New Perspectives on Industrial Engineering Education

New Perspectives on Industrial Engineering Education

Corneliu Octavian Turcu (University of Suceava, Romania) and Cristina Elena Turcu (University of Suceava, Romania)
DOI: 10.4018/978-1-5225-8223-6.ch001
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The widespread deployment of inexpensive sensors, processors, embedded systems, etc., as well as the latest advances in data storage, analytics, cloud, etc. triggered significant changes in industrial engineering. This chapter aims to examine the adoption of the internet of things (IoT) in industry and the challenges for higher education. In this respect, the authors tried to explain the relationship between major concepts: IoT and industrial internet of things (IIoT). At the same time, they focused on the presentation of some IIoT enablers that could be viewed as building blocks for IIoT higher education curricula. In order to ensure the required qualifications and to develop the necessary skills for current employees, management staff, and students, academic engineering programs must undergo important changes. Some of these changes are also discussed in this chapter. Nevertheless, since there are so many uncertainties that lie between today and the future, higher education programs need to keep up with the latest technological tendencies.
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In recent years, the rapid evolution of information and communications technologies involved many changes in various fields, including industrial engineering. Thus, the widespread deployment of inexpensive processors, embedded systems, smart sensors, wireless sensor networks, but also the advances in data storage, analytics, cloud infrastructure, etc., enabled the rise of a new digital industrial wave, referred as the fourth industrial revolution (IR 4.0). And the biggest technological initiative for implementing this revolution is the Industrial Internet of Things (IIoT), considered at the heart of the 4th industrial revolution, according to various worldwide surveys. The adoption of IIoT could have a huge impact. Thus, Accenture estimates the Industrial Internet of Things (IIoT) could add $14.2 trillion to the global economy by 2030 (Daugherty & Berthon, 2015). According to a McKinsey report (Manyika et al., 2015), this revolution is well under way, anticipating that by 2025, the percentage of factories adopting IIoT will reach 65%-90% in advanced economies and 50%-70% in developing economies. Several scientific papers and studies have focused their attention on this new paradigm, examining, among others, the multiple promised benefits, but also the demands and challenges encountered in developing it. In addition to the technological barriers, the uptake of the Internet of Things paradigm in industrial field is delayed by the so-called skills gap. Thus, one key to success would be the qualification and human resource development in the near future. Researchers estimate that, as former industrial revolutions, IR 4.0 will not only influence the industry itself, but also the labor market, by creating new jobs, and also causing the displacement of some existing ones. For example, the World Economic Forum, considering 15 important developed and emerging economies, anticipated the production of 2.1 million new jobs, offset by the elimination of 7.1 million jobs (WEF, 2016). According to an analysis from Deloitte (Giffi et al., 2015), over the next decade, there will be 3.5 million job openings in manufacturing, but only enough skilled labor to fill less than half of them. In order to reduce the skills gap, education is essential. Over the years, throughout the world, education in engineering has undergone important changes. But, in order to ensure the required qualifications and to develop the necessary skills for workforce, management and students as future workforce in the fourth industrial revolution, the education system must also evolve from Education 3.0 to Education 4.0. Also, in the future, companies will have to pay more attention to developing the skills of their employees, by re-training or further training on new technologies.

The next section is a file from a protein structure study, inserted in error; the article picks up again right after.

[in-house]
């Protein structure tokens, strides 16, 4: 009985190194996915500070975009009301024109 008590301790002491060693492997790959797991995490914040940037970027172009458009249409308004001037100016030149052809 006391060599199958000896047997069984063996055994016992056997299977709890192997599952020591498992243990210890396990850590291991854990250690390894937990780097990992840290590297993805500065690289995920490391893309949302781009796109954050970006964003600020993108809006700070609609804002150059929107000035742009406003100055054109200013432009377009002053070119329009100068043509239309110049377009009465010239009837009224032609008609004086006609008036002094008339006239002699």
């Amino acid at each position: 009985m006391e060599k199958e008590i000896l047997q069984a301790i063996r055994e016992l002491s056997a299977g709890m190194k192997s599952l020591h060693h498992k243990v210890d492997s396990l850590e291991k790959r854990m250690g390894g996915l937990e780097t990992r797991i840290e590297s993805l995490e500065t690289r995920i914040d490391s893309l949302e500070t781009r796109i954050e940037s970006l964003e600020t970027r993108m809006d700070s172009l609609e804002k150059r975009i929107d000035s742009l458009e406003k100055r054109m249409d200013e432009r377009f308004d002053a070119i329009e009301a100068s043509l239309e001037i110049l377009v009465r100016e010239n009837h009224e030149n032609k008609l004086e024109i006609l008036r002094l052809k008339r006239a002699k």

Key Terms in this Chapter

Fast Data: This concept, which appeared soon after “big data,” refers to the fast and efficient use of data to provide instant results and responses. This type of data is used when speed is important.

Big Data: The term is used for massive amounts of increasing data, structured or unstructured data, which can be processed and analyzed through various techniques/algorithms. As a concept, big data is defined around the five V’s: volume (scale of data), velocity (analysis of streaming data), variety (different forms of data), veracity (uncertainty of data), and visibility (accessed from the disparate geographic location). But in the last years, another V is added: value.

Industrial Internet of Things (IIoT): IIoT applies IoT concepts and technologies to the industry. The result will allow industrial things (devices, sensors, etc.) to communicate with other things, whether human beings or other devices.

Smart Data: This term refers to data, often obtained from big data and IoT that has value. Currently, there is an increasing focus on smart data instead of big data, big data being turned into smart data.

Real-Time Data: The term refers to the data acquired from the physical world and analyzed in a timely way.

Internet of Things (IoT): The concept depicts a world where different things, living and non-living entities, are connected to a single common network.

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